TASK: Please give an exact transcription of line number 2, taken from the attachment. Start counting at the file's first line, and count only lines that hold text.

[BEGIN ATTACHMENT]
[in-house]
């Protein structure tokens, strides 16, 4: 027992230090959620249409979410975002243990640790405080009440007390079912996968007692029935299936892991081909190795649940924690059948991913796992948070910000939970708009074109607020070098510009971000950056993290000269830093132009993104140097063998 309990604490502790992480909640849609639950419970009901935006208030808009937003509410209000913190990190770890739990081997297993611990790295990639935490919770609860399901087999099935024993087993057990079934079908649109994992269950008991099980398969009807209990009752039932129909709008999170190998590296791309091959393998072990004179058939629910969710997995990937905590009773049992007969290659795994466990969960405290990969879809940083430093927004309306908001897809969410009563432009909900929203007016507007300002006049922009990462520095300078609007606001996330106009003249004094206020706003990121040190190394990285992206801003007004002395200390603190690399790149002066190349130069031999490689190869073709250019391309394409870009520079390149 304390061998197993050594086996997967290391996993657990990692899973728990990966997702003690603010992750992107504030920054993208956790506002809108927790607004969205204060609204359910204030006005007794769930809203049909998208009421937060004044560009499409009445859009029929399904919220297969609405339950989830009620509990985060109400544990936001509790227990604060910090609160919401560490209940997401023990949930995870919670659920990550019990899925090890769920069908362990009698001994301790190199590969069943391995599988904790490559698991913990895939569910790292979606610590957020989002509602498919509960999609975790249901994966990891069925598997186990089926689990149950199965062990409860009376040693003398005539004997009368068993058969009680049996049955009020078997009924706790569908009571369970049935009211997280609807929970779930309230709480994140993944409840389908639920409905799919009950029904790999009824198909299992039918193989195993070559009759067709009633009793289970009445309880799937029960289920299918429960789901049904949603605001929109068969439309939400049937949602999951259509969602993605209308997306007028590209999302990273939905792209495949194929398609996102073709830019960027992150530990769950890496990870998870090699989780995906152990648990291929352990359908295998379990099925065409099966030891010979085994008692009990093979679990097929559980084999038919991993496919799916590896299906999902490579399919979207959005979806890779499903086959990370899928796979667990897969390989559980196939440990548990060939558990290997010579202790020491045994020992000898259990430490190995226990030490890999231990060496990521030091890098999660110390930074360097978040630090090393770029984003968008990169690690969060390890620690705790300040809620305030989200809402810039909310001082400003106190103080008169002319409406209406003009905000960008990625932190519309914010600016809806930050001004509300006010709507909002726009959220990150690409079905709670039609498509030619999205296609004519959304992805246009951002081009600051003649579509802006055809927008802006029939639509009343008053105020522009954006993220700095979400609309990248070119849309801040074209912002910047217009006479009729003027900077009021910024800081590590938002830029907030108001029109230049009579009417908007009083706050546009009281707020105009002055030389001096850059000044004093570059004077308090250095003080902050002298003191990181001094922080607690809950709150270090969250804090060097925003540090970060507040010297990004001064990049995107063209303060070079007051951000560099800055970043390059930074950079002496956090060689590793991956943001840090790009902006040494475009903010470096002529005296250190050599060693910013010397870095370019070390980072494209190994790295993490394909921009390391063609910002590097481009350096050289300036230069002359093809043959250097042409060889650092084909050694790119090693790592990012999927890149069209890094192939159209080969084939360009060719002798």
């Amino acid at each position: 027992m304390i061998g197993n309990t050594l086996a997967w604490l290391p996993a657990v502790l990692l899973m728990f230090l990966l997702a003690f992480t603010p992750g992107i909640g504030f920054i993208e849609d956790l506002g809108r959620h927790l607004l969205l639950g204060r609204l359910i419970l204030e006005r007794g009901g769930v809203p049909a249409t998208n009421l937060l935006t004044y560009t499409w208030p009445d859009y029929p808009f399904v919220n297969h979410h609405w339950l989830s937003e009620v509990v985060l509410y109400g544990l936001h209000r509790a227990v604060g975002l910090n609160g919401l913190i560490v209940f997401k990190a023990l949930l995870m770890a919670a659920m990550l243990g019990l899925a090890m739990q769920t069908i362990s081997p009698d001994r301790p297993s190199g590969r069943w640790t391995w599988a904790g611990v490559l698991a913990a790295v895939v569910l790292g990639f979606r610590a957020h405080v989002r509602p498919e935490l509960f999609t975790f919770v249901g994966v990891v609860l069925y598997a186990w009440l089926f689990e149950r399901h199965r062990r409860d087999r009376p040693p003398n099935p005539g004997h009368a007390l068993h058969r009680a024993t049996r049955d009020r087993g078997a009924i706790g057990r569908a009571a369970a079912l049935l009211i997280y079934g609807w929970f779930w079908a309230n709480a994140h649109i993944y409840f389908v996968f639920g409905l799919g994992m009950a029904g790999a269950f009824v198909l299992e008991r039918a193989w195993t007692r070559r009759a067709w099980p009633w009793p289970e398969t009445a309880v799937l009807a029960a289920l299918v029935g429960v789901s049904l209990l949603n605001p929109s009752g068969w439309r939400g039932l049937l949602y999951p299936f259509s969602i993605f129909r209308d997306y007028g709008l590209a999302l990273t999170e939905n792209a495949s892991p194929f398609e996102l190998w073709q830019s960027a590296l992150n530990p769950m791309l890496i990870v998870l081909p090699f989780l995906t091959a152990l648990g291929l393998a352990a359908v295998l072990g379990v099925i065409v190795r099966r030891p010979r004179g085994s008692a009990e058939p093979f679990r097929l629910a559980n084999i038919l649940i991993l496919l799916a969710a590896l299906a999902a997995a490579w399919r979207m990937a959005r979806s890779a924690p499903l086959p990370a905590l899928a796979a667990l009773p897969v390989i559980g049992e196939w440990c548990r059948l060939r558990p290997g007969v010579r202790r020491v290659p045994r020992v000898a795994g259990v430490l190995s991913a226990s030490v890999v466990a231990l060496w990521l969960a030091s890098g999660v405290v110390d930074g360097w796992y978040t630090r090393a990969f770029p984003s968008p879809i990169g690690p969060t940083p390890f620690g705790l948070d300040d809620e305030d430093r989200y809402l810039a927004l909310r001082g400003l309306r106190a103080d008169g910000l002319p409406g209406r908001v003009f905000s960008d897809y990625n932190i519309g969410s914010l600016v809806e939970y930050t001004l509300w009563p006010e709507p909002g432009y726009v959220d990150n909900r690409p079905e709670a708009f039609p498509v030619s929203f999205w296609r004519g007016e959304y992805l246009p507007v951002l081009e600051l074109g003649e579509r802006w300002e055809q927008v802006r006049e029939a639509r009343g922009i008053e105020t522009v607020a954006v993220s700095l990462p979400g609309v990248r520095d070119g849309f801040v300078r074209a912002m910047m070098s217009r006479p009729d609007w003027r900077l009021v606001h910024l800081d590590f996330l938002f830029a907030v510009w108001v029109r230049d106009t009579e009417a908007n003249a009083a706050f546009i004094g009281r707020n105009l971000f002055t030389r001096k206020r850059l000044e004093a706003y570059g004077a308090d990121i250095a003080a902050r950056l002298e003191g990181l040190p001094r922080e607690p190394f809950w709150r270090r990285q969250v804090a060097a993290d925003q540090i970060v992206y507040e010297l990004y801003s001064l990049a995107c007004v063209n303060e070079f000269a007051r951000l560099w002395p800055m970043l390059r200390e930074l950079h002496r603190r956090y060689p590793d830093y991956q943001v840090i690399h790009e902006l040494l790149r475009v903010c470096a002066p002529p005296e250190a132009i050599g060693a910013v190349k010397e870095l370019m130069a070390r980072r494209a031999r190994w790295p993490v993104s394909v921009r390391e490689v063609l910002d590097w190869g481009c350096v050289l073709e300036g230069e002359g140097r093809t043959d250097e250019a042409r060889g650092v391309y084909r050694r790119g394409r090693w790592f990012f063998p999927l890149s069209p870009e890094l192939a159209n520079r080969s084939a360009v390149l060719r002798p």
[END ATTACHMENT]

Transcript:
């Protein structure tokens, strides 16, 4: 027992230090959620249409979410975002243990640790405080009440007390079912996968007692029935299936892991081909190795649940924690059948991913796992948070910000939970708009074109607020070098510009971000950056993290000269830093132009993104140097063998 309990604490502790992480909640849609639950419970009901935006208030808009937003509410209000913190990190770890739990081997297993611990790295990639935490919770609860399901087999099935024993087993057990079934079908649109994992269950008991099980398969009807209990009752039932129909709008999170190998590296791309091959393998072990004179058939629910969710997995990937905590009773049992007969290659795994466990969960405290990969879809940083430093927004309306908001897809969410009563432009909900929203007016507007300002006049922009990462520095300078609007606001996330106009003249004094206020706003990121040190190394990285992206801003007004002395200390603190690399790149002066190349130069031999490689190869073709250019391309394409870009520079390149 304390061998197993050594086996997967290391996993657990990692899973728990990966997702003690603010992750992107504030920054993208956790506002809108927790607004969205204060609204359910204030006005007794769930809203049909998208009421937060004044560009499409009445859009029929399904919220297969609405339950989830009620509990985060109400544990936001509790227990604060910090609160919401560490209940997401023990949930995870919670659920990550019990899925090890769920069908362990009698001994301790190199590969069943391995599988904790490559698991913990895939569910790292979606610590957020989002509602498919509960999609975790249901994966990891069925598997186990089926689990149950199965062990409860009376040693003398005539004997009368068993058969009680049996049955009020078997009924706790569908009571369970049935009211997280609807929970779930309230709480994140993944409840389908639920409905799919009950029904790999009824198909299992039918193989195993070559009759067709009633009793289970009445309880799937029960289920299918429960789901049904949603605001929109068969439309939400049937949602999951259509969602993605209308997306007028590209999302990273939905792209495949194929398609996102073709830019960027992150530990769950890496990870998870090699989780995906152990648990291929352990359908295998379990099925065409099966030891010979085994008692009990093979679990097929559980084999038919991993496919799916590896299906999902490579399919979207959005979806890779499903086959990370899928796979667990897969390989559980196939440990548990060939558990290997010579202790020491045994020992000898259990430490190995226990030490890999231990060496990521030091890098999660110390930074360097978040630090090393770029984003968008990169690690969060390890620690705790300040809620305030989200809402810039909310001082400003106190103080008169002319409406209406003009905000960008990625932190519309914010600016809806930050001004509300006010709507909002726009959220990150690409079905709670039609498509030619999205296609004519959304992805246009951002081009600051003649579509802006055809927008802006029939639509009343008053105020522009954006993220700095979400609309990248070119849309801040074209912002910047217009006479009729003027900077009021910024800081590590938002830029907030108001029109230049009579009417908007009083706050546009009281707020105009002055030389001096850059000044004093570059004077308090250095003080902050002298003191990181001094922080607690809950709150270090969250804090060097925003540090970060507040010297990004001064990049995107063209303060070079007051951000560099800055970043390059930074950079002496956090060689590793991956943001840090790009902006040494475009903010470096002529005296250190050599060693910013010397870095370019070390980072494209190994790295993490394909921009390391063609910002590097481009350096050289300036230069002359093809043959250097042409060889650092084909050694790119090693790592990012999927890149069209890094192939159209080969084939360009060719002798």